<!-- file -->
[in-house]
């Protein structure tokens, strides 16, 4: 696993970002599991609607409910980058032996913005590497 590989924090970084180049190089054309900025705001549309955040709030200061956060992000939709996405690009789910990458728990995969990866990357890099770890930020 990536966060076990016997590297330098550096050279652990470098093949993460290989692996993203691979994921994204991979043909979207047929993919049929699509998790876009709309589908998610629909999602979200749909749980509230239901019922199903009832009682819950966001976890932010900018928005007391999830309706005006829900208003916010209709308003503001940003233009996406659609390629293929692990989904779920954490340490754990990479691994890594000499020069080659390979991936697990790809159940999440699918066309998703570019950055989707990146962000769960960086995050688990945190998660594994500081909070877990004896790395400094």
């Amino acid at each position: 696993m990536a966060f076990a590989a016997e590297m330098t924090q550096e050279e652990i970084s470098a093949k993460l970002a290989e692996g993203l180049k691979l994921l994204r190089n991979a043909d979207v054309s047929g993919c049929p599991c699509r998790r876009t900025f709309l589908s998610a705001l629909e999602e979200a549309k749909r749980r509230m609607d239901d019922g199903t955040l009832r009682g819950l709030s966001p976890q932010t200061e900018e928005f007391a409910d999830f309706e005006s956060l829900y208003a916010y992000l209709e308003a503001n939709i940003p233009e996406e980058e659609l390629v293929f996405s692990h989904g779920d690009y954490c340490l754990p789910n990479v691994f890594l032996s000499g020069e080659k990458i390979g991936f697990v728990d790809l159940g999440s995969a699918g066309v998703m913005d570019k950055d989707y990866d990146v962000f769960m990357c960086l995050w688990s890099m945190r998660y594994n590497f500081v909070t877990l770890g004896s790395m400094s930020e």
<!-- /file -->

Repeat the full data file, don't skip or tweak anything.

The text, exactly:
[in-house]
């Protein structure tokens, strides 16, 4: 696993970002599991609607409910980058032996913005590497 590989924090970084180049190089054309900025705001549309955040709030200061956060992000939709996405690009789910990458728990995969990866990357890099770890930020 990536966060076990016997590297330098550096050279652990470098093949993460290989692996993203691979994921994204991979043909979207047929993919049929699509998790876009709309589908998610629909999602979200749909749980509230239901019922199903009832009682819950966001976890932010900018928005007391999830309706005006829900208003916010209709308003503001940003233009996406659609390629293929692990989904779920954490340490754990990479691994890594000499020069080659390979991936697990790809159940999440699918066309998703570019950055989707990146962000769960960086995050688990945190998660594994500081909070877990004896790395400094």
């Amino acid at each position: 696993m990536a966060f076990a590989a016997e590297m330098t924090q550096e050279e652990i970084s470098a093949k993460l970002a290989e692996g993203l180049k691979l994921l994204r190089n991979a043909d979207v054309s047929g993919c049929p599991c699509r998790r876009t900025f709309l589908s998610a705001l629909e999602e979200a549309k749909r749980r509230m609607d239901d019922g199903t955040l009832r009682g819950l709030s966001p976890q932010t200061e900018e928005f007391a409910d999830f309706e005006s956060l829900y208003a916010y992000l209709e308003a503001n939709i940003p233009e996406e980058e659609l390629v293929f996405s692990h989904g779920d690009y954490c340490l754990p789910n990479v691994f890594l032996s000499g020069e080659k990458i390979g991936f697990v728990d790809l159940g999440s995969a699918g066309v998703m913005d570019k950055d989707y990866d990146v962000f769960m990357c960086l995050w688990s890099m945190r998660y594994n590497f500081v909070t877990l770890g004896s790395m400094s930020e």